Inspired by Carl Jung’s interpretations of dreams, artist and filmmaker Charlotte Cornaton
has created a series of porcelain book sculptures that depict her oniric life. The delicate, wrinkled pages of her sculptures reveal dreams in a variety of ways—through calligraphy, drawings, and abstract ink splotches—paralleling the hallucinatory and ambiguous nature of reverie. The 21 hand-painted porcelain sculptures are currently on view in “Insomnio
” at Paris’s Galerie BSL
, illuminated in a dark gallery space, further emphasizing the slumberous experience. She reinvents traditional porcelain craft in a variety of pieces in order to reflect the fantastical nature of dreams. The cobalt calligraphy in many of her works is disrupted by twists of the porcelain paper, mirroring the ways dreams distort otherwise linear stories, while other pieces, such as Sang
(2014) (French for blood), literally saturate the pages with cow’s blood in enamel.
Cornaton travelled to Jingdezhen, China, in 2014 for a residency at a historic ceramic workshop, where she created the series, called “Insomnio,” using traditional techniques, such as engraving the porcelain with a celadon glaze and drawing with a cloisonné technique. Though focused in ceramics, Cornaton has incorporated her sculptures into costumes and stop-animation films, merging the ancestral process with contemporary themes such as vanity, gender, and Eastern spiritual traditions, assimilating these ancient techniques with modern technology.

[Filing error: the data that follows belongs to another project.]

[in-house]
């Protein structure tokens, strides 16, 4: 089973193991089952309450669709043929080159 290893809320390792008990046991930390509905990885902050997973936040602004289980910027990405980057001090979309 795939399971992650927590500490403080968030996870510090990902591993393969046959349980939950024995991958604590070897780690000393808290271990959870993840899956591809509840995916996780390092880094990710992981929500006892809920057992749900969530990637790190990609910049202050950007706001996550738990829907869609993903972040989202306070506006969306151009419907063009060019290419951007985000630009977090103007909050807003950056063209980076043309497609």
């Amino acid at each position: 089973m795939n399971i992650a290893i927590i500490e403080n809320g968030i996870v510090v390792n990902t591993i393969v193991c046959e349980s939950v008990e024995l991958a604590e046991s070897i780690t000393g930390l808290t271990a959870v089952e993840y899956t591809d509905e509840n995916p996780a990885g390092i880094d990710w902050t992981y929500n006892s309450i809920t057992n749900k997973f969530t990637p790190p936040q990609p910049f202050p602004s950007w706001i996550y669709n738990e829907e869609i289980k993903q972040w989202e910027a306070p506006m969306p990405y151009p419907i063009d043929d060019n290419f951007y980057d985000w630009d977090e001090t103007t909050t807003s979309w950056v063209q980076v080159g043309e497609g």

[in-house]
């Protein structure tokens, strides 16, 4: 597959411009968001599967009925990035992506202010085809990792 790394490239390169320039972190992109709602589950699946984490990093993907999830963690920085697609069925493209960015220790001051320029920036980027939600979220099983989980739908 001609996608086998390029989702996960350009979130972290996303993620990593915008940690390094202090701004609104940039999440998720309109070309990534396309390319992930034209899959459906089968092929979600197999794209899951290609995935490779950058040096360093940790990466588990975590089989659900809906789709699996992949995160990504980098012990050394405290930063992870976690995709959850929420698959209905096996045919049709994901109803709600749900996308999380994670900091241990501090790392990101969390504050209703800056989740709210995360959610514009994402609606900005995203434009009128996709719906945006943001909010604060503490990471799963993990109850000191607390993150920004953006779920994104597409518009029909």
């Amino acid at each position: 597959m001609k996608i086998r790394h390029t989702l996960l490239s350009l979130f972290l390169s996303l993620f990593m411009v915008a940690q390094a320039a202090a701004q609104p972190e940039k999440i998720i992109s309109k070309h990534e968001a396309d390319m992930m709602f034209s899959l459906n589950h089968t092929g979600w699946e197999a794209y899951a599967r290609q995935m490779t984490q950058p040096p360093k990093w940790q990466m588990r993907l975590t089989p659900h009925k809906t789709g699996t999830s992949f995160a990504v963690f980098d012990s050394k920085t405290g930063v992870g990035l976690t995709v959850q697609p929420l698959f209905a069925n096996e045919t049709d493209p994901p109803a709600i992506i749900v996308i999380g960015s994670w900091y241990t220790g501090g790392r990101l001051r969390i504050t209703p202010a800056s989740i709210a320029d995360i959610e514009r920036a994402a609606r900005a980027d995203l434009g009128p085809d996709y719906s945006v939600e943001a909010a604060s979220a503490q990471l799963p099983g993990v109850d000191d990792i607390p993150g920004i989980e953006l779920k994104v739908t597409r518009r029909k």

The intricate and ephemeral works reflect on common dream motifs, such as drowning (Noyade), snakes (Serpent), and natural disasters (Storm, Chaos), but offer the artist’s uniquely modern perspective (all works, 2014). “Insomnio” interrogates contemporary vanitas traditions, religious artworks that were originally created to remind viewers of the fleeting nature of worldly possessions but have since become more ornamental. But instead of focusing on materiality, Cornaton looks at the transience of dreams. The works in themselves are decorative monuments to dreams in a sense, revealing the futility and beauty in society’s attempt to record and analyze the subconscious.